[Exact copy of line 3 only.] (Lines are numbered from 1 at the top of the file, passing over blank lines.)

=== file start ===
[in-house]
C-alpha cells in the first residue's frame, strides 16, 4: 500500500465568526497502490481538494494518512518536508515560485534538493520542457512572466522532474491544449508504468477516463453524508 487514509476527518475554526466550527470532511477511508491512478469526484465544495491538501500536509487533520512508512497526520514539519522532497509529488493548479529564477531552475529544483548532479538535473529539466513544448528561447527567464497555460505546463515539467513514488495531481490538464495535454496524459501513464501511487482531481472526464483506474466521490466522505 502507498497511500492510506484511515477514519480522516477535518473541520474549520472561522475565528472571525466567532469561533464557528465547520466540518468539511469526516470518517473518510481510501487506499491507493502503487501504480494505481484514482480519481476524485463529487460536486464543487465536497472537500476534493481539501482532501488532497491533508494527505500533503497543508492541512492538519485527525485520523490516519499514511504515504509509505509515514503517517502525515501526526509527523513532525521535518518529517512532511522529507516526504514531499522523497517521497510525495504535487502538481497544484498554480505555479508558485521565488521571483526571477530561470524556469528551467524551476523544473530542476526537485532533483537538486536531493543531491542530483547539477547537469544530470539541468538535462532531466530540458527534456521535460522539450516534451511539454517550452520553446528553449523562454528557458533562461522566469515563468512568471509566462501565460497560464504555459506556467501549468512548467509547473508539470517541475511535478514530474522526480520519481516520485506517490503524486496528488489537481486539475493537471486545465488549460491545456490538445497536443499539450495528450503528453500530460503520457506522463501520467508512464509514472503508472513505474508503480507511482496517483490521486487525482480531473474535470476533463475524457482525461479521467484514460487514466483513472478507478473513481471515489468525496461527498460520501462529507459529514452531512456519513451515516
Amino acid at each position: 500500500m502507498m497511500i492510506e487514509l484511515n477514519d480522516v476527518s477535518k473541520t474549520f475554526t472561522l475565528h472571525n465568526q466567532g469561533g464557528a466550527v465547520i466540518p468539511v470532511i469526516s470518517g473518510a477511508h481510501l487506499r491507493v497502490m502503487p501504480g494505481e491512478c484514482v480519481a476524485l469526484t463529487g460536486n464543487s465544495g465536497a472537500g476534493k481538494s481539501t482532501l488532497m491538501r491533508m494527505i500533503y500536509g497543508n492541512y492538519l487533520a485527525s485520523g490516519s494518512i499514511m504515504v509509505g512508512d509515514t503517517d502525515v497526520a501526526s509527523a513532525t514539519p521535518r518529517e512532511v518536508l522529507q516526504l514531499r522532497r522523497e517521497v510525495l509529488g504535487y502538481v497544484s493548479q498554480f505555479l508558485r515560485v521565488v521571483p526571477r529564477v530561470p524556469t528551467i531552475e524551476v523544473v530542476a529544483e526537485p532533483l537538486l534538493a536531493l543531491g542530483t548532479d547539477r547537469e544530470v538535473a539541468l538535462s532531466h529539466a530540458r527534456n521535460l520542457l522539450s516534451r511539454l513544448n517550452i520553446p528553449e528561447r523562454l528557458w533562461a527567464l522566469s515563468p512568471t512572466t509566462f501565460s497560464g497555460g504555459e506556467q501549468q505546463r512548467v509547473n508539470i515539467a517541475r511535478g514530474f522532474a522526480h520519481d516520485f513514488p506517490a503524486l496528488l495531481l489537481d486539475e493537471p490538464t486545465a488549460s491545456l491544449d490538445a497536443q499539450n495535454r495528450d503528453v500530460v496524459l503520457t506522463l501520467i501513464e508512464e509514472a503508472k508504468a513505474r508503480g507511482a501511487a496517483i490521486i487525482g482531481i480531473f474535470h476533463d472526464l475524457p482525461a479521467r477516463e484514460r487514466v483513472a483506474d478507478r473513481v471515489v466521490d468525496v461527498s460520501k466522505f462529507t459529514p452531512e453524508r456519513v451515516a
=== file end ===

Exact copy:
Amino acid at each position: 500500500m502507498m497511500i492510506e487514509l484511515n477514519d480522516v476527518s477535518k473541520t474549520f475554526t472561522l475565528h472571525n465568526q466567532g469561533g464557528a466550527v465547520i466540518p468539511v470532511i469526516s470518517g473518510a477511508h481510501l487506499r491507493v497502490m502503487p501504480g494505481e491512478c484514482v480519481a476524485l469526484t463529487g460536486n464543487s465544495g465536497a472537500g476534493k481538494s481539501t482532501l488532497m491538501r491533508m494527505i500533503y500536509g497543508n492541512y492538519l487533520a485527525s485520523g490516519s494518512i499514511m504515504v509509505g512508512d509515514t503517517d502525515v497526520a501526526s509527523a513532525t514539519p521535518r518529517e512532511v518536508l522529507q516526504l514531499r522532497r522523497e517521497v510525495l509529488g504535487y502538481v497544484s493548479q498554480f505555479l508558485r515560485v521565488v521571483p526571477r529564477v530561470p524556469t528551467i531552475e524551476v523544473v530542476a529544483e526537485p532533483l537538486l534538493a536531493l543531491g542530483t548532479d547539477r547537469e544530470v538535473a539541468l538535462s532531466h529539466a530540458r527534456n521535460l520542457l522539450s516534451r511539454l513544448n517550452i520553446p528553449e528561447r523562454l528557458w533562461a527567464l522566469s515563468p512568471t512572466t509566462f501565460s497560464g497555460g504555459e506556467q501549468q505546463r512548467v509547473n508539470i515539467a517541475r511535478g514530474f522532474a522526480h520519481d516520485f513514488p506517490a503524486l496528488l495531481l489537481d486539475e493537471p490538464t486545465a488549460s491545456l491544449d490538445a497536443q499539450n495535454r495528450d503528453v500530460v496524459l503520457t506522463l501520467i501513464e508512464e509514472a503508472k508504468a513505474r508503480g507511482a501511487a496517483i490521486i487525482g482531481i480531473f474535470h476533463d472526464l475524457p482525461a479521467r477516463e484514460r487514466v483513472a483506474d478507478r473513481v471515489v466521490d468525496v461527498s460520501k466522505f462529507t459529514p452531512e453524508r456519513v451515516a